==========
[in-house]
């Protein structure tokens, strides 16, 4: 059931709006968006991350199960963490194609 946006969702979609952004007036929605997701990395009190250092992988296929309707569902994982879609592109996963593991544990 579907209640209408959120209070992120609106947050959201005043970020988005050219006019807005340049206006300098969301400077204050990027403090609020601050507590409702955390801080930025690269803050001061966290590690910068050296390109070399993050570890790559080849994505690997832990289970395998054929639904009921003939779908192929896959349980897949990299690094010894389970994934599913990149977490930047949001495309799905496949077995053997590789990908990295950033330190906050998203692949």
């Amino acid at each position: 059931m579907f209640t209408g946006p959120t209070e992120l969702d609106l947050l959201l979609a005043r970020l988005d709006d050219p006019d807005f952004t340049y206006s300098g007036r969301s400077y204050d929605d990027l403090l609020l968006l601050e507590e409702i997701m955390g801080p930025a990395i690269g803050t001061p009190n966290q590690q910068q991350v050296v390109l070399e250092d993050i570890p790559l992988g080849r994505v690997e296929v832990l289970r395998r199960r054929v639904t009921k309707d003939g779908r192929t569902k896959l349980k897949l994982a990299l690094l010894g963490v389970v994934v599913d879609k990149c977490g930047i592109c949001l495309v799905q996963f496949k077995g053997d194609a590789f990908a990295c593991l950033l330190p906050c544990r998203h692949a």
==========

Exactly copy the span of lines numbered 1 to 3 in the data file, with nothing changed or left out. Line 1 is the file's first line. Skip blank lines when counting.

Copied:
[in-house]
């Protein structure tokens, strides 16, 4: 059931709006968006991350199960963490194609 946006969702979609952004007036929605997701990395009190250092992988296929309707569902994982879609592109996963593991544990 579907209640209408959120209070992120609106947050959201005043970020988005050219006019807005340049206006300098969301400077204050990027403090609020601050507590409702955390801080930025690269803050001061966290590690910068050296390109070399993050570890790559080849994505690997832990289970395998054929639904009921003939779908192929896959349980897949990299690094010894389970994934599913990149977490930047949001495309799905496949077995053997590789990908990295950033330190906050998203692949």
């Amino acid at each position: 059931m579907f209640t209408g946006p959120t209070e992120l969702d609106l947050l959201l979609a005043r970020l988005d709006d050219p006019d807005f952004t340049y206006s300098g007036r969301s400077y204050d929605d990027l403090l609020l968006l601050e507590e409702i997701m955390g801080p930025a990395i690269g803050t001061p009190n966290q590690q910068q991350v050296v390109l070399e250092d993050i570890p790559l992988g080849r994505v690997e296929v832990l289970r395998r199960r054929v639904t009921k309707d003939g779908r192929t569902k896959l349980k897949l994982a990299l690094l010894g963490v389970v994934v599913d879609k990149c977490g930047i592109c949001l495309v799905q996963f496949k077995g053997d194609a590789f990908a990295c593991l950033l330190p906050c544990r998203h692949a």